New Yorker Fiction Review: "Jack, July" by Victor Lodato

Issue: Sept. 22, 2014 Story: "Jack, July" Author: Victor Lodato Rating: $$$$ Review:  This is the best New Yorker story I've read since Greg Jackson's "Wagner in the Desert" from over the summer, and easily one of my top five of 2014...probably in my top two, along with said story. The story covers one desperate day in the life of a meth-addict named Jack, who is suffering withdrawal symptoms on the Fourth of July on the oppressively hot streets of suburban Albuquerque. Told in a close third-person voice, the twisted, spinning, disjointed, unreliable nature of the narrative is like looking at Jack's world through a kaleidoscope. Jack's memory and perceptions have been collapsed and tainted by meth , and Lodato does an incredible job of pulling that off through the narrative. Coming down off his most recent high, Jack returns to his girlfriend's house, looking to cop, only to find that she's no longer his girlfriend and has not

Playboy Fiction Review: "Extreme (Part III)" by Don Winslow

Issue: July/August 2014 Story: "Extreme (Part III)" Author: Don Winslow Rating: Triple Meh Review: I've said this before, but I think it bears repeating: I wish there were some sort of mystical Bureau of Inane and Meaningless Statistics, so that I could see how many people there are in the world who actually took the time out of their lives to read not one but all three installments of this no-doubt very well-intentioned but mostly un-exciting piece of action fiction published over three consecutive issues of Playboy Magazine this summer. I would bet my left ass-cheek (a sizable wager, I assure you) that number can be counted on one hand. As for how many people have taken the time to blog about this story? I would say: two. Why two? Because there have to be at least a couple whack-o Don Winslow fanatics out there who drool over everything that comes off the guy's pen, and at least ONE of those whackos has to have a blog (hey, it takes one to know one (blogge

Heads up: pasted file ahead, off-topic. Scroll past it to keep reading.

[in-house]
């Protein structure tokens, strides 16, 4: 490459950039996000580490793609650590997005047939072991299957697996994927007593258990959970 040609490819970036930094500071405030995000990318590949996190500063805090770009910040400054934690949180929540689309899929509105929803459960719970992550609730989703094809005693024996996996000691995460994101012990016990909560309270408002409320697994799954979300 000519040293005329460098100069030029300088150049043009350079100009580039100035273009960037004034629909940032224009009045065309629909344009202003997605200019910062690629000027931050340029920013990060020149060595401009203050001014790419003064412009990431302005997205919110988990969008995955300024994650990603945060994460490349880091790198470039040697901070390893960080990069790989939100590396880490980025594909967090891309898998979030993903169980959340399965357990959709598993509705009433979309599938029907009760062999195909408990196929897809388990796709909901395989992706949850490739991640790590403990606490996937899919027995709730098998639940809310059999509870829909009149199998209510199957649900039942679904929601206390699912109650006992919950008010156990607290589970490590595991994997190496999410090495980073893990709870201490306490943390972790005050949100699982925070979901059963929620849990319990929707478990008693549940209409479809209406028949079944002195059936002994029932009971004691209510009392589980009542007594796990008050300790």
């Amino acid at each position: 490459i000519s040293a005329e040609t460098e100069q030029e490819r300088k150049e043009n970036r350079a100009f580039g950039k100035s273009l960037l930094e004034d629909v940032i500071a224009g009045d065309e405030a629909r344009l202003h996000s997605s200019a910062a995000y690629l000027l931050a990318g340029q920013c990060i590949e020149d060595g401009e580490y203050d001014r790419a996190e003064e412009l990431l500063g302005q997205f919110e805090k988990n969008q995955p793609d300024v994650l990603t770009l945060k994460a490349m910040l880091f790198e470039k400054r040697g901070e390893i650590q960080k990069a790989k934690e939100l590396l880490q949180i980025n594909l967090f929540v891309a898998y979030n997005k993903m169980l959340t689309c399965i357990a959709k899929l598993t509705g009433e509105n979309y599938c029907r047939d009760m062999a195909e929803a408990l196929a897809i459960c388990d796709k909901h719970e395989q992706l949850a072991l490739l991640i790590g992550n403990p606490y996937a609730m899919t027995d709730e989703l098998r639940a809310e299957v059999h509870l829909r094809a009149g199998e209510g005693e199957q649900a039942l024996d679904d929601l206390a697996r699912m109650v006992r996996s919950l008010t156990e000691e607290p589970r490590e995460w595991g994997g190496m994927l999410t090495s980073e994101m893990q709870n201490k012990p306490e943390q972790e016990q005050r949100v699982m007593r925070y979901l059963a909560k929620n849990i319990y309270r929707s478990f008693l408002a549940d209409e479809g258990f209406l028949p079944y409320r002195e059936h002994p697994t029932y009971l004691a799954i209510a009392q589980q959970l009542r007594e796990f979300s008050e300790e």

My Premier League Week 10 Highlights

Harry Kane demonstrating that he can count.  Tottenham over Aston Villa :  It might not've been pretty and it might not have answered any real questions about Tottenham's ineffectuality, but Spurs' two-goals in six minutes comeback over Aston Villa to win the game and earn three much needed points...was about the most exciting thing I saw all weekend on the football pitch. If you really break it down, Spurs dominated possession, shots on goal, and just about every other stat they keep track of in soccer, yet still looked pretty much impotent against Aston Villa, who put in an early 15' goal off a clinical cross right into the box. Tottenham's two late-game goals came from a corner kick and a deflected free kick, after Aston Villa had gone a man down, having lost Benteke to a red card. The takeaways from this game: 1.) Tottenham's Harry Kane (scorer of the go-ahead free kick goal) looks to be a game-changer and Pochettino would be wise to start him next week